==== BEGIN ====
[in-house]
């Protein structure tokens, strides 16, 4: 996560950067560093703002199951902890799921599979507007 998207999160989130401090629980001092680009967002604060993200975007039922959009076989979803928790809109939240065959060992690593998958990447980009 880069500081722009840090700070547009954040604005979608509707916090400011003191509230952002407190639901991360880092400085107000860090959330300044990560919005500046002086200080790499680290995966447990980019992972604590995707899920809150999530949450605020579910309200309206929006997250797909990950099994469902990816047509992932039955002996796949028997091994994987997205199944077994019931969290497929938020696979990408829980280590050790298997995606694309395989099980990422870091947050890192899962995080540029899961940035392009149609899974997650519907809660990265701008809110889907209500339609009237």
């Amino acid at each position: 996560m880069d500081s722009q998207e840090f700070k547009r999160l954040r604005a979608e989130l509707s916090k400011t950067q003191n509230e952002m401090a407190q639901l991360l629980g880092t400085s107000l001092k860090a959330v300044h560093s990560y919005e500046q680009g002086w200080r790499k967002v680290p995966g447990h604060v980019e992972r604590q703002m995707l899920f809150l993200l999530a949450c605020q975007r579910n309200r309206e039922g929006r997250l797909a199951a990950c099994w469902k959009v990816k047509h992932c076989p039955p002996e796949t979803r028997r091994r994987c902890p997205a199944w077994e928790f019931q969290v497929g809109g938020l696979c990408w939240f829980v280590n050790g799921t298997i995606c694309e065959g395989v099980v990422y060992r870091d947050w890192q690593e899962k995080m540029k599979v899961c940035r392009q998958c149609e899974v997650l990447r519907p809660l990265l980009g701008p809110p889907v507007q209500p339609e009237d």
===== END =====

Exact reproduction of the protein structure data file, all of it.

[in-house]
């Protein structure tokens, strides 16, 4: 996560950067560093703002199951902890799921599979507007 998207999160989130401090629980001092680009967002604060993200975007039922959009076989979803928790809109939240065959060992690593998958990447980009 880069500081722009840090700070547009954040604005979608509707916090400011003191509230952002407190639901991360880092400085107000860090959330300044990560919005500046002086200080790499680290995966447990980019992972604590995707899920809150999530949450605020579910309200309206929006997250797909990950099994469902990816047509992932039955002996796949028997091994994987997205199944077994019931969290497929938020696979990408829980280590050790298997995606694309395989099980990422870091947050890192899962995080540029899961940035392009149609899974997650519907809660990265701008809110889907209500339609009237």
């Amino acid at each position: 996560m880069d500081s722009q998207e840090f700070k547009r999160l954040r604005a979608e989130l509707s916090k400011t950067q003191n509230e952002m401090a407190q639901l991360l629980g880092t400085s107000l001092k860090a959330v300044h560093s990560y919005e500046q680009g002086w200080r790499k967002v680290p995966g447990h604060v980019e992972r604590q703002m995707l899920f809150l993200l999530a949450c605020q975007r579910n309200r309206e039922g929006r997250l797909a199951a990950c099994w469902k959009v990816k047509h992932c076989p039955p002996e796949t979803r028997r091994r994987c902890p997205a199944w077994e928790f019931q969290v497929g809109g938020l696979c990408w939240f829980v280590n050790g799921t298997i995606c694309e065959g395989v099980v990422y060992r870091d947050w890192q690593e899962k995080m540029k599979v899961c940035r392009q998958c149609e899974v997650l990447r519907p809660l990265l980009g701008p809110p889907v507007q209500p339609e009237d």